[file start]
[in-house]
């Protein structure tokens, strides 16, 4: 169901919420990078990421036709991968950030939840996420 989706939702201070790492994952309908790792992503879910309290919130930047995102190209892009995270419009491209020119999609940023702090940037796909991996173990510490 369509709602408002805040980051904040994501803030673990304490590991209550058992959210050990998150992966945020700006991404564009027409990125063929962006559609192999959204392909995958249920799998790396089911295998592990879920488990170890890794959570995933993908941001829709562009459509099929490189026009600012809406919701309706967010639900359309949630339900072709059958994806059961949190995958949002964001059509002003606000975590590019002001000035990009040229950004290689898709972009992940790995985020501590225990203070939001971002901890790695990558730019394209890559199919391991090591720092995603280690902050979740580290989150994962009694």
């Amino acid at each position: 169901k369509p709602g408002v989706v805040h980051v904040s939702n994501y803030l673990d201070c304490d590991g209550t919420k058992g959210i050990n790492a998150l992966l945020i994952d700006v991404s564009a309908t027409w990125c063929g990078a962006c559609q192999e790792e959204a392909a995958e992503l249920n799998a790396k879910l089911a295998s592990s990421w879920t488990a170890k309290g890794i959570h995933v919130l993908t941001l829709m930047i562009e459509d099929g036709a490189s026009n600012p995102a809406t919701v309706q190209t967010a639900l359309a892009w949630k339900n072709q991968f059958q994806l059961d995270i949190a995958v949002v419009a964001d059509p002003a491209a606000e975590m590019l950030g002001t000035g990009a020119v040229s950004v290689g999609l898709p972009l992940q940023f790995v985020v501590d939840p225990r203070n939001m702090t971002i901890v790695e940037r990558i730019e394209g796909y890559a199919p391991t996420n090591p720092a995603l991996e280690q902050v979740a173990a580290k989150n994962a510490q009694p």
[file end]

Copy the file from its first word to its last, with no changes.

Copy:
[in-house]
């Protein structure tokens, strides 16, 4: 169901919420990078990421036709991968950030939840996420 989706939702201070790492994952309908790792992503879910309290919130930047995102190209892009995270419009491209020119999609940023702090940037796909991996173990510490 369509709602408002805040980051904040994501803030673990304490590991209550058992959210050990998150992966945020700006991404564009027409990125063929962006559609192999959204392909995958249920799998790396089911295998592990879920488990170890890794959570995933993908941001829709562009459509099929490189026009600012809406919701309706967010639900359309949630339900072709059958994806059961949190995958949002964001059509002003606000975590590019002001000035990009040229950004290689898709972009992940790995985020501590225990203070939001971002901890790695990558730019394209890559199919391991090591720092995603280690902050979740580290989150994962009694």
């Amino acid at each position: 169901k369509p709602g408002v989706v805040h980051v904040s939702n994501y803030l673990d201070c304490d590991g209550t919420k058992g959210i050990n790492a998150l992966l945020i994952d700006v991404s564009a309908t027409w990125c063929g990078a962006c559609q192999e790792e959204a392909a995958e992503l249920n799998a790396k879910l089911a295998s592990s990421w879920t488990a170890k309290g890794i959570h995933v919130l993908t941001l829709m930047i562009e459509d099929g036709a490189s026009n600012p995102a809406t919701v309706q190209t967010a639900l359309a892009w949630k339900n072709q991968f059958q994806l059961d995270i949190a995958v949002v419009a964001d059509p002003a491209a606000e975590m590019l950030g002001t000035g990009a020119v040229s950004v290689g999609l898709p972009l992940q940023f790995v985020v501590d939840p225990r203070n939001m702090t971002i901890v790695e940037r990558i730019e394209g796909y890559a199919p391991t996420n090591p720092a995603l991996e280690q902050v979740a173990a580290k989150n994962a510490q009694p």